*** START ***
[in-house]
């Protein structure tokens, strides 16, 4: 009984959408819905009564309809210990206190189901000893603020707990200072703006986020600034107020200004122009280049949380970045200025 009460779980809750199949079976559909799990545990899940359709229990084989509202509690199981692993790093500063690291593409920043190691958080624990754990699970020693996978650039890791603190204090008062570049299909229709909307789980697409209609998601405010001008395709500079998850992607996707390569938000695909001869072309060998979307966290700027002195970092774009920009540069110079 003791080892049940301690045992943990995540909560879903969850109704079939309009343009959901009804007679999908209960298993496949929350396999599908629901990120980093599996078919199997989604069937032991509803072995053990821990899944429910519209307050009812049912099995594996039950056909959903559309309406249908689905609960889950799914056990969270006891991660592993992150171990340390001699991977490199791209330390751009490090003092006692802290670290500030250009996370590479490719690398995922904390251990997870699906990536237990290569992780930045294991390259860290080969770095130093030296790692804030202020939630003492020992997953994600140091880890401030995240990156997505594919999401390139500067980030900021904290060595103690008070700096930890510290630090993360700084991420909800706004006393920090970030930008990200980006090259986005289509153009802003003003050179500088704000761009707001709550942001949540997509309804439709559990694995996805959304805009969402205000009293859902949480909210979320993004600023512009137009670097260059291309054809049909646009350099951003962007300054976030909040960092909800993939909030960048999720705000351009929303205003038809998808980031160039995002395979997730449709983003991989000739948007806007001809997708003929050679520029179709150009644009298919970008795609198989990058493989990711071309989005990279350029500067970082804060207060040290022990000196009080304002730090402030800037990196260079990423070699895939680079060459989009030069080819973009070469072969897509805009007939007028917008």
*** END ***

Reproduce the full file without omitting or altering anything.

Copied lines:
[in-house]
């Protein structure tokens, strides 16, 4: 009984959408819905009564309809210990206190189901000893603020707990200072703006986020600034107020200004122009280049949380970045200025 009460779980809750199949079976559909799990545990899940359709229990084989509202509690199981692993790093500063690291593409920043190691958080624990754990699970020693996978650039890791603190204090008062570049299909229709909307789980697409209609998601405010001008395709500079998850992607996707390569938000695909001869072309060998979307966290700027002195970092774009920009540069110079 003791080892049940301690045992943990995540909560879903969850109704079939309009343009959901009804007679999908209960298993496949929350396999599908629901990120980093599996078919199997989604069937032991509803072995053990821990899944429910519209307050009812049912099995594996039950056909959903559309309406249908689905609960889950799914056990969270006891991660592993992150171990340390001699991977490199791209330390751009490090003092006692802290670290500030250009996370590479490719690398995922904390251990997870699906990536237990290569992780930045294991390259860290080969770095130093030296790692804030202020939630003492020992997953994600140091880890401030995240990156997505594919999401390139500067980030900021904290060595103690008070700096930890510290630090993360700084991420909800706004006393920090970030930008990200980006090259986005289509153009802003003003050179500088704000761009707001709550942001949540997509309804439709559990694995996805959304805009969402205000009293859902949480909210979320993004600023512009137009670097260059291309054809049909646009350099951003962007300054976030909040960092909800993939909030960048999720705000351009929303205003038809998808980031160039995002395979997730449709983003991989000739948007806007001809997708003929050679520029179709150009644009298919970008795609198989990058493989990711071309989005990279350029500067970082804060207060040290022990000196009080304002730090402030800037990196260079990423070699895939680079060459989009030069080819973009070469072969897509805009007939007028917008």